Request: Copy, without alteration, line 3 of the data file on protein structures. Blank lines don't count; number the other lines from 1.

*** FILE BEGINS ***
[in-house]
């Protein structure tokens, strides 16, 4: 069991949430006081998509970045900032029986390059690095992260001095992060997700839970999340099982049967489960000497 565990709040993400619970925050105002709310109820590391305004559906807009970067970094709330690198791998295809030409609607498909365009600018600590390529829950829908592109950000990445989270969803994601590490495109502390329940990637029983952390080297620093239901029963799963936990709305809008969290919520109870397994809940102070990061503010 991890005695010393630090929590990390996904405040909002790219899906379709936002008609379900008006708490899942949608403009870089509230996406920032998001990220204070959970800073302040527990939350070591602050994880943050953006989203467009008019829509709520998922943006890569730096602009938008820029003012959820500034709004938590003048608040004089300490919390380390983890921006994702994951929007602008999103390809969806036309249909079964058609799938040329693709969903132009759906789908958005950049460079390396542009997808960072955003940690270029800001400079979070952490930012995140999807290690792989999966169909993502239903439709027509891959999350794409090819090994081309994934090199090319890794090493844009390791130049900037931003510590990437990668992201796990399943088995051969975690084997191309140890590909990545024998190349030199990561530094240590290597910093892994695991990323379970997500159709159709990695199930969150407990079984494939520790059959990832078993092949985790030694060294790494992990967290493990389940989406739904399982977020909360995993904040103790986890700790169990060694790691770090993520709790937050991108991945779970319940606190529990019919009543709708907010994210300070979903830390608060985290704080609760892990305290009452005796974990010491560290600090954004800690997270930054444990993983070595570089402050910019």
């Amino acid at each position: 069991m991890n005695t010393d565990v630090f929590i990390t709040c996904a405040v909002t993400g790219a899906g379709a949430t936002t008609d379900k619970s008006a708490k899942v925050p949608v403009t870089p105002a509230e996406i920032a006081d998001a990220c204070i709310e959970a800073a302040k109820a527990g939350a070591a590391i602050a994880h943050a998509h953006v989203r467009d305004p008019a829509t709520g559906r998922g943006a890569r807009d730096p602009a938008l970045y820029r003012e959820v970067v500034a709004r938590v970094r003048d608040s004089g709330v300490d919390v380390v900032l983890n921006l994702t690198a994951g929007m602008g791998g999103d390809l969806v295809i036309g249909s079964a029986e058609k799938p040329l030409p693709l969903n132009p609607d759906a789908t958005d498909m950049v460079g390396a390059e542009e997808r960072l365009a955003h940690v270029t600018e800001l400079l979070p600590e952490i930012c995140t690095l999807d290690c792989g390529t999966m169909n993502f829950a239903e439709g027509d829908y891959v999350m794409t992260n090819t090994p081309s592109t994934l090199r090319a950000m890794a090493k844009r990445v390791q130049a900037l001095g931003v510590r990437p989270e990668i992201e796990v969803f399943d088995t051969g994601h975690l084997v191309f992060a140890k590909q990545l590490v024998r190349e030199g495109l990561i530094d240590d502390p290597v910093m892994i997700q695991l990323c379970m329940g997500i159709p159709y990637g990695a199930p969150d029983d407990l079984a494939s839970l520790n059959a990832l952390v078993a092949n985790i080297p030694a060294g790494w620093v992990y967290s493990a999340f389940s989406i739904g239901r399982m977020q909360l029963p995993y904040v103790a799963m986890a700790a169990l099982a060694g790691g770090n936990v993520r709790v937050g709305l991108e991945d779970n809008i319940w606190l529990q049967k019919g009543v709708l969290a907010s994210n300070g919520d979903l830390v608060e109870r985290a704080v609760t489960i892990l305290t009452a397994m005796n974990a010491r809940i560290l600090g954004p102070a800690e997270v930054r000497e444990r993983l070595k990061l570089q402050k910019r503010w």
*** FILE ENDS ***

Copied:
């Amino acid at each position: 069991m991890n005695t010393d565990v630090f929590i990390t709040c996904a405040v909002t993400g790219a899906g379709a949430t936002t008609d379900k619970s008006a708490k899942v925050p949608v403009t870089p105002a509230e996406i920032a006081d998001a990220c204070i709310e959970a800073a302040k109820a527990g939350a070591a590391i602050a994880h943050a998509h953006v989203r467009d305004p008019a829509t709520g559906r998922g943006a890569r807009d730096p602009a938008l970045y820029r003012e959820v970067v500034a709004r938590v970094r003048d608040s004089g709330v300490d919390v380390v900032l983890n921006l994702t690198a994951g929007m602008g791998g999103d390809l969806v295809i036309g249909s079964a029986e058609k799938p040329l030409p693709l969903n132009p609607d759906a789908t958005d498909m950049v460079g390396a390059e542009e997808r960072l365009a955003h940690v270029t600018e800001l400079l979070p600590e952490i930012c995140t690095l999807d290690c792989g390529t999966m169909n993502f829950a239903e439709g027509d829908y891959v999350m794409t992260n090819t090994p081309s592109t994934l090199r090319a950000m890794a090493k844009r990445v390791q130049a900037l001095g931003v510590r990437p989270e990668i992201e796990v969803f399943d088995t051969g994601h975690l084997v191309f992060a140890k590909q990545l590490v024998r190349e030199g495109l990561i530094d240590d502390p290597v910093m892994i997700q695991l990323c379970m329940g997500i159709p159709y990637g990695a199930p969150d029983d407990l079984a494939s839970l520790n059959a990832l952390v078993a092949n985790i080297p030694a060294g790494w620093v992990y967290s493990a999340f389940s989406i739904g239901r399982m977020q909360l029963p995993y904040v103790a799963m986890a700790a169990l099982a060694g790691g770090n936990v993520r709790v937050g709305l991108e991945d779970n809008i319940w606190l529990q049967k019919g009543v709708l969290a907010s994210n300070g919520d979903l830390v608060e109870r985290a704080v609760t489960i892990l305290t009452a397994m005796n974990a010491r809940i560290l600090g954004p102070a800690e997270v930054r000497e444990r993983l070595k990061l570089q402050k910019r503010w």